How to Water Plants With Soft Water

Overview

Because of the high sodium content and lack of naturally occurring minerals in softened water, your plants may begin to suffer from prolonged exposure. Thankfully, there are some things you can do to minimize the negative effects of soft water and help your plants get the nutrients they need.

Step 1

Check the post-softening composition of your water. As a general rule, if the soft water you are using is having a notably adverse effect on your plants, then it probably isn't too good for you either. Run the softened water through a water test kit to make sure all of the elements fall within the safe and acceptable levels. Water test kits are available from any home and garden store, and in many areas, your local water department will have them available for free.

Step 2

Don't use water softeners for your outside faucets. There should be nothing you use your outside faucet for that requires softening , and generally adding the outside faucet just means that you burn through those expensive softening chemicals that much faster. When you go to water your plants, simply head outside with your watering can and fill it from the outside faucet. This will require a bit more lugging, but it assures that your plants are getting what they need.

Step 3

Fertilize regularly with a nitrogen-rich fertilizer. Because the softened water uses salts to remove a lot of the natural minerals, your plants may require extra fertilizer in order to thrive. Look for a nitrogen-rich fertilizer at your local home and garden store and plan to fertilize about a third as often as is recommended by the instructions.

Step 4

Elevate your plants. Never let plants sit in soft water, as the sodium will continue to be absorbed into the soil, which will in turn kill your plants. Placing your plants in elevated holders will allow the water to drain through and keep the soil from absorbing as much of the harsh minerals.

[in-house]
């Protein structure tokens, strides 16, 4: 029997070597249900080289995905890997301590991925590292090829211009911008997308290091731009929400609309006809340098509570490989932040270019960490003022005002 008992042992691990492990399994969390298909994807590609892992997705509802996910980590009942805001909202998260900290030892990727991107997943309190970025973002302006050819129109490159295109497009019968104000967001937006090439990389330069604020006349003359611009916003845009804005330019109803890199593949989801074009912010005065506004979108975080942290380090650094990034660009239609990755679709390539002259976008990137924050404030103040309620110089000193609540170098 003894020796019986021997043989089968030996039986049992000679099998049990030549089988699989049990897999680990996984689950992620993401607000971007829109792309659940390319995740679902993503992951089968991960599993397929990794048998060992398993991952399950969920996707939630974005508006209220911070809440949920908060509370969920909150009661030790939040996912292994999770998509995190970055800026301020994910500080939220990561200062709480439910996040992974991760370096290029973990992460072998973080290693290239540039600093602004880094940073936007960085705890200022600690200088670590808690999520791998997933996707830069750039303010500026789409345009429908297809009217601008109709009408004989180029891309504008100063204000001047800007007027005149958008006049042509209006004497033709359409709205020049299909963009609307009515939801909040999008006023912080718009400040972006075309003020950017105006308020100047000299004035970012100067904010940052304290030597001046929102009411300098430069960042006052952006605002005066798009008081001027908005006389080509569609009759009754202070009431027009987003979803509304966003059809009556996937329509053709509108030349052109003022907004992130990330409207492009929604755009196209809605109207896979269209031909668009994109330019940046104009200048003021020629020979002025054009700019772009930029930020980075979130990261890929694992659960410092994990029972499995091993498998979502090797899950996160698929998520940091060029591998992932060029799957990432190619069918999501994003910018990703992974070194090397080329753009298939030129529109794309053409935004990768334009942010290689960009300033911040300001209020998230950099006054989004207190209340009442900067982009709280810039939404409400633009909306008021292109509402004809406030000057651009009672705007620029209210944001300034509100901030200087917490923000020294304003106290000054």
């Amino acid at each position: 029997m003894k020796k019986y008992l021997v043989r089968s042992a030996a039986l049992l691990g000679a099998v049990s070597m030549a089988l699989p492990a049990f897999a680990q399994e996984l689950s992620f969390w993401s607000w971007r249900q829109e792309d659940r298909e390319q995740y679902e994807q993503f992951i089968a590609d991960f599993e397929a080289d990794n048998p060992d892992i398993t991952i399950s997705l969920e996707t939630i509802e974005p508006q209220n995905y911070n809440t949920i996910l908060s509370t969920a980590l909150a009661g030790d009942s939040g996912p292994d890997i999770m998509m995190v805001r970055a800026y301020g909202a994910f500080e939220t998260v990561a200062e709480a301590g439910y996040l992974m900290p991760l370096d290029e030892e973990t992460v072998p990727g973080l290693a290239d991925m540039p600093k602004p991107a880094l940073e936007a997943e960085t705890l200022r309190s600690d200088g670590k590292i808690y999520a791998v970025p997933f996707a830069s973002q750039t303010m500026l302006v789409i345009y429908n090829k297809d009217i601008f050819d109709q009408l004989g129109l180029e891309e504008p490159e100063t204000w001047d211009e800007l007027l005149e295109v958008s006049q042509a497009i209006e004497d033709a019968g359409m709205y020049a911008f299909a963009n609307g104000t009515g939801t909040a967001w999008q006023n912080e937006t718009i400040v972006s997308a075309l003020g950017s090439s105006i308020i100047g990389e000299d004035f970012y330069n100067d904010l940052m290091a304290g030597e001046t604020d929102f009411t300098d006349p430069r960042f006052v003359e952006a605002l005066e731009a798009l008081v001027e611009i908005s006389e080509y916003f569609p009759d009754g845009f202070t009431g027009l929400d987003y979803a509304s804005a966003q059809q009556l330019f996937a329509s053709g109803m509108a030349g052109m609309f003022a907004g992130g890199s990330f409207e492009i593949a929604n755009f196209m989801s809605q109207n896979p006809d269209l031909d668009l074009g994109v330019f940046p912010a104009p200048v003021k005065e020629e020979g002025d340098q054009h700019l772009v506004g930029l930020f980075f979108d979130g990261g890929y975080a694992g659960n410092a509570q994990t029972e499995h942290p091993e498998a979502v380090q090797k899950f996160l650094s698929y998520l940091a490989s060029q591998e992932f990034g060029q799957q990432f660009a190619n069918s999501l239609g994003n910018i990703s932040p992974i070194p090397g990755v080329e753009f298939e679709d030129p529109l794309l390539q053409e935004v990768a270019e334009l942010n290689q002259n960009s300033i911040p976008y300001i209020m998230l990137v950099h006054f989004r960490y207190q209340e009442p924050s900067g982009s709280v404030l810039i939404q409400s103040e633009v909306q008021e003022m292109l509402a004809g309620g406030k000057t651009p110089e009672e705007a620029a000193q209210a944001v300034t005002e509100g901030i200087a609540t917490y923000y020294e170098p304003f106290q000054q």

Step 5

Re-pot your plants. If it appears that the plants are starting to suffer from extended exposure to soft water and the minerals contained therein, then it might become necessary to re-pot your plants. The fresh soil will be free of any of the harmful mineral build-up and provide a healthy boost for your suffering plants.

Things You'll Need

  • Water testing kit
  • Watering can
  • Nitrogen-rich fertilizer
  • Elevated plant holders
  • Potting soil

References

  • Soft Water and Indoor Plants
  • Hard Water
  • Soft Water on Plants
Keywords: soft water, plant watering, plant care

About this Author

Lucinda Gunnin is a trained and experienced print reporter with almost two decades of experience in the media business. She holds a master's degree in public affairs reporting from the University of Illinois at Springfield and undergraduate degrees from Adams State College in Colorado. Gunnin has been published in numerous newspapers and magazines and has her fiction published in the anthology "Elements of the Soul."